Next: Vs. Idaho, Nov. 21.

FLORIDA (9-1, 7-1)

Game: Florida 24, South Carolina 14. Florida responded with a six-play, 75-yard scoring drive after the Gamecocks had closed to within three points late in the fourth quarter to make it a 10-point game again with just over two minutes remaining. RB Kelvin Taylor rushed for 105 yards and RB Jason Cronkrite hauled in two touchdown passes, wresting the ball away from a defender for a 41-yard score on the second one which gave the Gators a 14-0 lead at the half.

Takeaway: Time of possession often can be a misleading or even useless statistic, but it was telling for the Gators, who are not exactly built to produce a lot of points. They had the ball for nearly 40 minutes while running off 76 offensive plays to South Carolina’s 46. “That’s how we’re built,” coach Jim McElwain said. “If you look at the games we win, we’re usually plus turnover and plus time of possession, which allows our defense to be fresh and play really hard.” Both teams in this instance had two takeaways on interceptions, but the Gators generated 404 yards in total offense, more than twice South Carolina’s 201.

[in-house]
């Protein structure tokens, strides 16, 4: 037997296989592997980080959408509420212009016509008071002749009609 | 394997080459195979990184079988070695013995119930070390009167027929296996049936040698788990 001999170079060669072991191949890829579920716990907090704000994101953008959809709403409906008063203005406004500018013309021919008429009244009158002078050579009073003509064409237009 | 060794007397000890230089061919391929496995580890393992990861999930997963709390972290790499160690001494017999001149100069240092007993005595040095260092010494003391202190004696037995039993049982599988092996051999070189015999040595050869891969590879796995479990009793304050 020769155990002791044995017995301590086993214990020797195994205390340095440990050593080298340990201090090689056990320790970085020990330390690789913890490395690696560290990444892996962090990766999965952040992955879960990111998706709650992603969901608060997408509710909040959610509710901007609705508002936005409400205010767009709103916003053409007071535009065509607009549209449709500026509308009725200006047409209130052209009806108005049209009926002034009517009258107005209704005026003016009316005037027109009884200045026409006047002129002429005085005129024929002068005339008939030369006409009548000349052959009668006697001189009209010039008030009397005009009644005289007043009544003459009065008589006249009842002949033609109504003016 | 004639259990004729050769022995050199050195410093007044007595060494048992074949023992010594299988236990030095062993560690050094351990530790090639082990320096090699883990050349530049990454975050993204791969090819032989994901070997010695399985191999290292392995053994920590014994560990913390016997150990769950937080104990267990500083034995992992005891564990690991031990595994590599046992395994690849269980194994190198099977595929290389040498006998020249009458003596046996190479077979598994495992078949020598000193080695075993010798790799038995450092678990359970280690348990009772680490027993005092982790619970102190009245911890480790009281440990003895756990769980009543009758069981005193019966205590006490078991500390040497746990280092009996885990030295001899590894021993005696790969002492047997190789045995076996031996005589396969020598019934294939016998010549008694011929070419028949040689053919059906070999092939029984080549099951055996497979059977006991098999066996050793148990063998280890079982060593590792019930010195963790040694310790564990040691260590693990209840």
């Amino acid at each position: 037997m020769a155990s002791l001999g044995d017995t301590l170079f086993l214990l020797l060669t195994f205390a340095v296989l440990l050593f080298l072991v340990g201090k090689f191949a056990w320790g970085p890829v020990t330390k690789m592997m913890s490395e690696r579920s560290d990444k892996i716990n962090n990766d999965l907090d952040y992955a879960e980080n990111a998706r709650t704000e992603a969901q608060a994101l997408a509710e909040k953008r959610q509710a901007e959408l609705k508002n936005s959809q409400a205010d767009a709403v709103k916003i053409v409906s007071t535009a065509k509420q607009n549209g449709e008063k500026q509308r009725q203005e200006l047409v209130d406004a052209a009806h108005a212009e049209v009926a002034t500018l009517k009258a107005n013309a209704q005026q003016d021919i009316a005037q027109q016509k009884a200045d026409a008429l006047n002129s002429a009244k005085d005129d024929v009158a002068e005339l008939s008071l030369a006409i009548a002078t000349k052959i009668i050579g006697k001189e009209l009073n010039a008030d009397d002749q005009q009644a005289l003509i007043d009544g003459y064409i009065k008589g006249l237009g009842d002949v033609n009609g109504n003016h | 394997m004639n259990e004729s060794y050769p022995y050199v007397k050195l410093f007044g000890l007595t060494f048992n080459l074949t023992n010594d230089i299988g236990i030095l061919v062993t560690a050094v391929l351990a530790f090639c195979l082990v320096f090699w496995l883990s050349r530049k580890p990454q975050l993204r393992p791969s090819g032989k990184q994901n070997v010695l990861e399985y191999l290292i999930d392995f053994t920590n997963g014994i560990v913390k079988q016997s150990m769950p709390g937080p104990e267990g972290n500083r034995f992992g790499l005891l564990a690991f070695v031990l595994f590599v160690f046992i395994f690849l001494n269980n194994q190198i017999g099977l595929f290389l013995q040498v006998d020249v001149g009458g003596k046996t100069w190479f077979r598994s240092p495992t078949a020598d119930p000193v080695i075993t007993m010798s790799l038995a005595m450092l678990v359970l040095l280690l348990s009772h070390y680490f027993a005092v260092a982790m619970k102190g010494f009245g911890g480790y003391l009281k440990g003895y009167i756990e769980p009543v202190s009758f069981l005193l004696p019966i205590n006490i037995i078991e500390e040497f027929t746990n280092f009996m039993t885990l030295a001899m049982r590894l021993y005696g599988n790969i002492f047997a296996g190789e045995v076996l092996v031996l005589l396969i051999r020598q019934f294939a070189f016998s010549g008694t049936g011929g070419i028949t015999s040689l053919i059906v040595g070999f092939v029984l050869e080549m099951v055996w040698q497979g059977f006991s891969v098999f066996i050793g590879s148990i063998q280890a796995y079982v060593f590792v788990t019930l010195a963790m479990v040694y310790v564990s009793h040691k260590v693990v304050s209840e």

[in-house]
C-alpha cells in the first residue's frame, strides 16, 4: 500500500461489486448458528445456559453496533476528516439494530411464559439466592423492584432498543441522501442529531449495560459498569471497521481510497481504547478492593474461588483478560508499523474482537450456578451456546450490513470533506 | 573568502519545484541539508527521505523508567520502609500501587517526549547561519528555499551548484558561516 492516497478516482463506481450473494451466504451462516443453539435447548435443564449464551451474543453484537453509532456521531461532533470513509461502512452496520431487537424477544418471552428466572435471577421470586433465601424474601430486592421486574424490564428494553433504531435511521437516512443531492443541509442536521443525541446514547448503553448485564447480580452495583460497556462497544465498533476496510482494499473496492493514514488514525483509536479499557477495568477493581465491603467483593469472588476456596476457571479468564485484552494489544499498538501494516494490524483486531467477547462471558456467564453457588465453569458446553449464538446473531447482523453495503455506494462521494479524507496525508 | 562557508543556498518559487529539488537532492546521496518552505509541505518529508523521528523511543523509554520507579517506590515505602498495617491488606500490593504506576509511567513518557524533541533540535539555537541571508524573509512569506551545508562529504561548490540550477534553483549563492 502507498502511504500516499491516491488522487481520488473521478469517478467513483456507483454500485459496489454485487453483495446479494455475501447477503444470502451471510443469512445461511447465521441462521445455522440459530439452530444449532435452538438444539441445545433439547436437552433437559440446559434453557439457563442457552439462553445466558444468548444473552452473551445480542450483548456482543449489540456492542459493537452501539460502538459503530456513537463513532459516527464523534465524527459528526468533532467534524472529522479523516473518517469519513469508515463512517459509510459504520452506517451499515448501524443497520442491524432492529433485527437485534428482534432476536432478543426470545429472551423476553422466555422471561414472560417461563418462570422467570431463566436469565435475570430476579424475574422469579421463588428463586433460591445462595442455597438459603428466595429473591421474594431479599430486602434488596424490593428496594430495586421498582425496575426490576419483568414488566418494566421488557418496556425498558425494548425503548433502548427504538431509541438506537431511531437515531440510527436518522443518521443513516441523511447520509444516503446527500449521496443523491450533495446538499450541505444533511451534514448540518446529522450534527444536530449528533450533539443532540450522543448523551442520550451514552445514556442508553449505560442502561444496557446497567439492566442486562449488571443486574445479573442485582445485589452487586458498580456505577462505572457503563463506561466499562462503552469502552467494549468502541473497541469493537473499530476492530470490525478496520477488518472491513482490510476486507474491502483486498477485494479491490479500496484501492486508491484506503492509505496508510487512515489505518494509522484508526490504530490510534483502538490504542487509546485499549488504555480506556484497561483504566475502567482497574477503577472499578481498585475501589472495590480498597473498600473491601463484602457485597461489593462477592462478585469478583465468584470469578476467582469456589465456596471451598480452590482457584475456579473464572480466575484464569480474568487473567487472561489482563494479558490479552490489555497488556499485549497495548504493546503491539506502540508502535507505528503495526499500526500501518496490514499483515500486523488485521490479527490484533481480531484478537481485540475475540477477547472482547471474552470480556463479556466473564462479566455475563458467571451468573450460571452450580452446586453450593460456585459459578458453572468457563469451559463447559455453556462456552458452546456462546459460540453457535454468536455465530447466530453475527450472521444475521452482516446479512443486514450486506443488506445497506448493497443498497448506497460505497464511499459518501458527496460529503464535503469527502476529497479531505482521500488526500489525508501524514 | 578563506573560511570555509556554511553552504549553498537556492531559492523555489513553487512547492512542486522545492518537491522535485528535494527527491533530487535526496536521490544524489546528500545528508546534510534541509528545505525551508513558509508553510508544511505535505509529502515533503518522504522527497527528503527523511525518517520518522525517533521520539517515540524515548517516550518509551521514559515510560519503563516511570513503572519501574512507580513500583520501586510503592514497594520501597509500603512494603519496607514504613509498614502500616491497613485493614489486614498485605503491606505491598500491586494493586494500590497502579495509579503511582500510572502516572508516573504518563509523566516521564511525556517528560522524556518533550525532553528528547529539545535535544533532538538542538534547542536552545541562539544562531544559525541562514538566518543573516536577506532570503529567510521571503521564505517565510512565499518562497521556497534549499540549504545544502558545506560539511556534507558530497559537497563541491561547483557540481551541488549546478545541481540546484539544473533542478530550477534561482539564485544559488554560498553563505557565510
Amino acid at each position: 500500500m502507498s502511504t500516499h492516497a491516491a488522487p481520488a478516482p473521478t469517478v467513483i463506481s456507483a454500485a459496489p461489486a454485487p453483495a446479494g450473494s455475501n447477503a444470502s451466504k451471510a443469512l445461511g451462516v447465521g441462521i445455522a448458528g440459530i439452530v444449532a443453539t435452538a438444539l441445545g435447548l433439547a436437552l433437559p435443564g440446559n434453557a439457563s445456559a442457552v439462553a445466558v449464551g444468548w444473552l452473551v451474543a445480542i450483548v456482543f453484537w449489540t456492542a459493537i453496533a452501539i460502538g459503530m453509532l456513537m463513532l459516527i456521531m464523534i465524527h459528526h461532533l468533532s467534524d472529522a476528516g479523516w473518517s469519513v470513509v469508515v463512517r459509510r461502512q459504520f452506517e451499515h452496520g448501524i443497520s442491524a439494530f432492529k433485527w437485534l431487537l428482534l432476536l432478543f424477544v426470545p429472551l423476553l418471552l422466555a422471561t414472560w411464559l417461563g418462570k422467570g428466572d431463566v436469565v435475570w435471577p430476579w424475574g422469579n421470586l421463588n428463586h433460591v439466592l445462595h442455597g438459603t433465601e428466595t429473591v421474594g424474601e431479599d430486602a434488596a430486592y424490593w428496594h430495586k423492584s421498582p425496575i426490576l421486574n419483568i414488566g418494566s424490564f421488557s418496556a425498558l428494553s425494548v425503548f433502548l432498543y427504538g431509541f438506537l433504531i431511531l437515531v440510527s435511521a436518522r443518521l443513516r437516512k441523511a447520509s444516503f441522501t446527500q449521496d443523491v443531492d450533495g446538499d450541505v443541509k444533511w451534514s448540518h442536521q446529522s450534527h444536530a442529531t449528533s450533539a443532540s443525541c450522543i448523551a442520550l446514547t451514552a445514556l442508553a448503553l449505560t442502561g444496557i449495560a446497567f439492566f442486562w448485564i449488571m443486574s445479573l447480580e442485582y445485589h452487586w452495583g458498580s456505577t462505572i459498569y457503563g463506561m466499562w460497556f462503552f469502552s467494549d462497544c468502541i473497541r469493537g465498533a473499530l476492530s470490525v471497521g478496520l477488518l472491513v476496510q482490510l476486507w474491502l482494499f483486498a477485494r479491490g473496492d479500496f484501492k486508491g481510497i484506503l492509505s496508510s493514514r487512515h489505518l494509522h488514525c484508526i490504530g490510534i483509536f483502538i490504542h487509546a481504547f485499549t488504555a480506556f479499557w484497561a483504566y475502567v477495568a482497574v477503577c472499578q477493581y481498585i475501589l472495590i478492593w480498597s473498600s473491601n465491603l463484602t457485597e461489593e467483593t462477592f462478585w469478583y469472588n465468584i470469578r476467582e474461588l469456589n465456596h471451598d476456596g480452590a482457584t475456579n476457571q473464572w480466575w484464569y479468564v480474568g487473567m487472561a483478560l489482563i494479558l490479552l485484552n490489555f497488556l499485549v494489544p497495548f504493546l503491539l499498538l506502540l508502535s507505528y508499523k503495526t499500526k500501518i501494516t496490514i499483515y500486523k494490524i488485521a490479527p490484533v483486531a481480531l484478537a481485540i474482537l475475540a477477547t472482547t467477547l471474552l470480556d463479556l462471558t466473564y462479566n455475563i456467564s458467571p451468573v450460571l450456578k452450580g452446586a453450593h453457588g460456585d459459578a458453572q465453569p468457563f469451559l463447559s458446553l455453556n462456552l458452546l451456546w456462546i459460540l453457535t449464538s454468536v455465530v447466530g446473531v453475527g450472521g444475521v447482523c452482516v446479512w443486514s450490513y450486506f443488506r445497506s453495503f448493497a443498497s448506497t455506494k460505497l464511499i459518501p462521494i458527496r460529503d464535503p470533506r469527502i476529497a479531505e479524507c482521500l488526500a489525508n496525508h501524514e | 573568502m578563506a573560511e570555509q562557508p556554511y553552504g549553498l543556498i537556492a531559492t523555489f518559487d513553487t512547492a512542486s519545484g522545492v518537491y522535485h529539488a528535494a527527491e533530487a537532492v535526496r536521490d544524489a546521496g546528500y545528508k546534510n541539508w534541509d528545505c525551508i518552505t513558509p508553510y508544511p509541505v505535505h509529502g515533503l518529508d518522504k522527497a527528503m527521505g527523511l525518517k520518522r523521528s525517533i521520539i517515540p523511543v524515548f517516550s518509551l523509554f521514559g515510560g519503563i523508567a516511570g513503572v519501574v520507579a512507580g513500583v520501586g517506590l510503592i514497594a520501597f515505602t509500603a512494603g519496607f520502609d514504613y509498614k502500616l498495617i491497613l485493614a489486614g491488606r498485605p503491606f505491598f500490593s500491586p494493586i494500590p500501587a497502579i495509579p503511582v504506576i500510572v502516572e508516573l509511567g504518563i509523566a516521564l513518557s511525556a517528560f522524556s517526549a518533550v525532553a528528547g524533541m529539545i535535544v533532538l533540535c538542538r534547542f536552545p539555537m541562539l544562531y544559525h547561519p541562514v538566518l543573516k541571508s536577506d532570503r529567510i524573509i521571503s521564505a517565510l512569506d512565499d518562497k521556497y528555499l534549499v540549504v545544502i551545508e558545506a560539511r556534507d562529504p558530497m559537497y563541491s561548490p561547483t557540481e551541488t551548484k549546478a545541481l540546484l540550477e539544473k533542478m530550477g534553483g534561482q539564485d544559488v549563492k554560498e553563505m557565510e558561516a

Next: Vs. Florida Atlantic, Nov. 21.

GEORGIA (7-3, 5-3)

Game: Georgia 20, Auburn 13. The Bulldogs shut down the Tigers in the second half, allowing only 90 yards in total offense to overcome a 10-3 halftime deficit. WR Isaiah McKenzie, who dropped a key third-down pass earlier, scored on a four-yard run to cap a nine-play, 61-yard drive and then returned a 53-yard punt to the house to break a 10-10 tie.

Takeaway: McKenzie, a sophomore, tied a pair of school records with his punt return. It was the fifth return for a touchdown in his career, tying him with Brandon Boykin (2008-11). One of his returns was on a kickoff, the other four on punt runbacks, the latter tying him with Buzy Rosenberg for the school record in that category. It was his second punt return for a touchdown this season. “It’s great to do that in a rivalry game like this, to score touchdowns or help the team out whichever way you can,” McKenzie told the Atlanta Journal-Constitution. “We’ve had our ups and downs this season, but this is a big rivalry and everything didn’t go well, but we did what we had to and my teammates are happy and I’m happy. It makes up for some of the pains we’ve felt this season.”